Metallic paper is a bit of a fooler - you look at the surface straight out of the packet and it looks sort of dull - the silvery sheen can seem  a little grey in normal light. it is an illusion - turn the part to the light source and it flashes back.

So - the image size had to be adjusted in the printing program as these papers are the US Letter size - 8 1/2 by 11 inches. No real problem with Epson as there is a menu section that has all these sizes in a list - pick one and it will know what you want. As an aside, I was amazed that there should be such a variety of sizes all around a general theme...but then I reflected that there were no real sizes standards in the 1830-1890 period and studios just did whatever they thought was right...

Back to the paper. The images chosen were a southwestern water scene in colour and a Singapore cityscape in monochrome. both detailed and contrasty - they needed snap.

The recommendation on the net from Promaster re. Epson printers is that the high-speed option be turned off with this paper. It took about double the time for the printing but both images were delightful. Sharp, contrasty, good blacks and the highlights threw back the silver instantly. Glossy to the max - rather like the flashiest Epson papers.

We will open other sample packets and try other images on different surfaces. As it is, this one looks like a letter-sized winner.

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Friday, September 13, 2013

Multicoloured Bingo Card Now In Stock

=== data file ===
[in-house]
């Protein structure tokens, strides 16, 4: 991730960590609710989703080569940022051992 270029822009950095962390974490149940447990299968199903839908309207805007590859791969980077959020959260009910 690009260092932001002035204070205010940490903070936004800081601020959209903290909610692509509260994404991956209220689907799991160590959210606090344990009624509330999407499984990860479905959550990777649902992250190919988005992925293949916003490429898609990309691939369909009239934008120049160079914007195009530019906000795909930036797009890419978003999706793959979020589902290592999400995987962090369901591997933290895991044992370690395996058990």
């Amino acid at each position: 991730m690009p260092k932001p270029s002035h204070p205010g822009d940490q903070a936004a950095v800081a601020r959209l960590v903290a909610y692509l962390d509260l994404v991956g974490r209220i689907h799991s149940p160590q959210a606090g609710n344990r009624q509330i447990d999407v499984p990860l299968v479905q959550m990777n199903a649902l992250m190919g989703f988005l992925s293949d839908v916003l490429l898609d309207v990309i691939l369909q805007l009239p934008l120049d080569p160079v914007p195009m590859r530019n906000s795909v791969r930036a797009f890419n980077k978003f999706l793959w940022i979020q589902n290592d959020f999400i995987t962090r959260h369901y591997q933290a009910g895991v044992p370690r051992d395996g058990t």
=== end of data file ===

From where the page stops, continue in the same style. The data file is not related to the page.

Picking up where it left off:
Those of you old enough to have someone else's teeth in your mouth will recognise the heading image. McBeth Colour Checker. X-Rite Colour Checker. Piece of cardboard with standardised colour panels on the front. Everybody's got one and everybody can talk the same colour over the phone because they are all the same.

Prop one up in the leading frame of your studio, wedding, or film shoot and then look at what you've got when you see it on the main computer screen at home. Curse, shout, or smile, as the occasion takes you, but in the end do whatever you need to do to get the output to equal the Colour Checker.

The panels have been variously described as Caucasian or African skin, Foliage Green, Sky Blue, etc. About the only really definite statement you can make is that there is a cyan, yellow, and magenta and a pretty good blue, green, and red there. Plus a white to black progression. The nipple pink block in the middle is the colour that Canadians get when they mix all the remnant tins of paint in the garage together to get enough to paint the back porch. The purple patch next to it is the same thing but in this case it pertains to Finnish-Canadians. Trust me on this...

The surface is matt and the colours are fast - mine has stayed the same for decades. And the cardboard is really sturdy - you can beat your studio assistant about the ears with it and it won't fall apart.

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Happiest Masking Tape In The World

Okay, kids, it's getting fun around here again.

Our video and filming expert, Melissa, has ordered a big box of specialised products and they have arrived. Some of them are strange to a still photographer but sound useful nevertheless. Note that the video and film people already know about them so they can just come in and buy straight away.

Remember in a previous post I mentioned gels? Well the Rosco ones are the ones Melissa ordered - the big ol' box of large gels was whisked off to a film shoot but there is no reason that we cannot get more. We've got he small packs in right now.

The multicoloured stack at the top of the post is a masking tape-like set of rolls that are used apparently to mark out actor's positions on sets and to colour code various items for smooth production work.  Very Cheerful!